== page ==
If it succeeds at expelling all remaining US forces from Iraq, Iran will be in full control of the country, which would represent a major political and security victory for the Islamic regime. Iran has shown itself to have the upper hand in Iraq. This was apparent as long ago as 2005, when American troops lost control over the country. The CIA has said that most terrorist groups and militias in Iraq are under the control of the IRGC-QF.
While Iran-backed groups fomented chaos in Iraq, the CIA established closer contacts with the Kurdish authorities and intelligence apparatus. The Islamic regime in Iran also has close contacts among the Kurds, however, specifically the Barzani clan. The Iranian MOI in Iraq is believed to be based in Erbil, the capital of Iraqi Kurdistan.
As Tehran’s support for Iraqi Shiites grew, Iraqi Sunnis were increasingly sidelined. Both Ankara and Riyadh tried, at least initially, to support the Sunnis of Iraq, but neither could compete with Tehran’s dominance over the country. This is especially true of Ankara, as Iran has occasionally backed the Kurdish terrorist organization PKK against Turkey.
It is essential for Tehran that Iraq remain unstable and chaotic. A stable Iraq would mean Iranian operatives could no longer conduct operations in and through Iraq, as they do today. Iraq is a safe haven for Iranian intelligence and a base from which Iran conducts covert operations.
Control over the Iraqi government would also mean Iran can fulfill its dream of exporting the Shiite revolution. At the same time, the regime can use Iraqi territory for the training of Shiite militias as well as to create a buffer zone for its own security.
The Iranian embassy in Baghdad is instrumental to the regime’s objectives. The embassy, which is led by Brig. Gen. Iraj Masjedi, a high-ranking member of the IRGC-QF, is the main center of Iranian covert operations in Iraq. For as long as US forces remain in Iraq, the IRGC-QF’s and the embassy’s main objective will be to conduct operations against them.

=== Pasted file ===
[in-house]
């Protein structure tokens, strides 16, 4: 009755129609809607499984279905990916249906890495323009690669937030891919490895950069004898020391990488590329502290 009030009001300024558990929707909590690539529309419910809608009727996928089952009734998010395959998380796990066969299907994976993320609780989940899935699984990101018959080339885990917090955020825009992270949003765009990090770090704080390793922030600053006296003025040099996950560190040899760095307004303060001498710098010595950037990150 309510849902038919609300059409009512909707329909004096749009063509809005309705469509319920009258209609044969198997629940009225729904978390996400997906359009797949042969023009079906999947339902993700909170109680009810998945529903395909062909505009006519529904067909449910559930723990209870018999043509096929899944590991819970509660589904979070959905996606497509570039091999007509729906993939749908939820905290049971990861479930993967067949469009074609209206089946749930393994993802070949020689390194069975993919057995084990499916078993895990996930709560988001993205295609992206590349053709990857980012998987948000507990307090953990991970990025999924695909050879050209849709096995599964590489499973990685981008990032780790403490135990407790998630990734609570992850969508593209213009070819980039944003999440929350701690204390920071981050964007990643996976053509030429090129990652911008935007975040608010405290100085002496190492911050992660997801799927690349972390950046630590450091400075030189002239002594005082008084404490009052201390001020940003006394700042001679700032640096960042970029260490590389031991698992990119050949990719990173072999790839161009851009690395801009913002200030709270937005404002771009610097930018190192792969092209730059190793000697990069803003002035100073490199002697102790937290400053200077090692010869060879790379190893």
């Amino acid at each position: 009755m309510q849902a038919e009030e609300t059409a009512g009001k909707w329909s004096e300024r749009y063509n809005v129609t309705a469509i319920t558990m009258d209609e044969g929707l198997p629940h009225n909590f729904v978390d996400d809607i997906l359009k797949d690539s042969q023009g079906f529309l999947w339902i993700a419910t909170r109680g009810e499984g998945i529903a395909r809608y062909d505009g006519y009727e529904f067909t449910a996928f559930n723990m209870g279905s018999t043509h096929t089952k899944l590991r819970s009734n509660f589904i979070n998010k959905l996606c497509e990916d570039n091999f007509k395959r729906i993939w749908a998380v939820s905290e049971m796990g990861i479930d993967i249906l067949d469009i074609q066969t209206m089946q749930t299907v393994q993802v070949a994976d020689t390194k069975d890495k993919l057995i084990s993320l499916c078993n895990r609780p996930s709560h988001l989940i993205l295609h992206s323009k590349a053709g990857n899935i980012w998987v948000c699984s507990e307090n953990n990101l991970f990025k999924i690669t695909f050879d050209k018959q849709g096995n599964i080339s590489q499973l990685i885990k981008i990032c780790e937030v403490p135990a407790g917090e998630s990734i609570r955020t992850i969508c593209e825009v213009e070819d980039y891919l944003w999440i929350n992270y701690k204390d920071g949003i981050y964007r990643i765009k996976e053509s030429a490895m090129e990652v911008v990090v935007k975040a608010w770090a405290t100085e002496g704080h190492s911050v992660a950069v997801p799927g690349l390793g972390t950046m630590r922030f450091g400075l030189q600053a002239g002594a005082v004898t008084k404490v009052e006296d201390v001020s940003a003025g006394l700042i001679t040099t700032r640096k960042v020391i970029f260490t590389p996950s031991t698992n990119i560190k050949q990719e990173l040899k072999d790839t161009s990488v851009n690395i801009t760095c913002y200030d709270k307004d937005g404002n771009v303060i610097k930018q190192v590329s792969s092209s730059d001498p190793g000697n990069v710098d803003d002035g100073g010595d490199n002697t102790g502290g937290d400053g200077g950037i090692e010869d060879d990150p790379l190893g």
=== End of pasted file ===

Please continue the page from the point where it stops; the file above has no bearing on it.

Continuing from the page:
The future of the JCPOA will be highly significant in terms of Iran’s behavior in Iraq. As soon as the US rejoins the deal, Iran will likely intensify its operations there. Iraq will be used by the Islamic regime in Iran as a base from which to conduct operations all over the Middle East, as well as a means of blackmailing both the US and arch enemy Saudi Arabia.
The Islamic Republic’s attempts to acquire military nuclear capability, use of terrorist proxies to destabilize the region, and grave human rights violations make it the greatest threat to peace and security in the region.
Dr. Ardavan Khoshnood, a non-resident associate at the BESA Center, is a criminologist and political scientist with a degree in Intelligence Analysis. He is also an associate professor of Emergency Medicine at Lund University in Sweden.
Erfan Fard is a counterterrorism analyst and Middle East Studies researcher based in Washington, DC.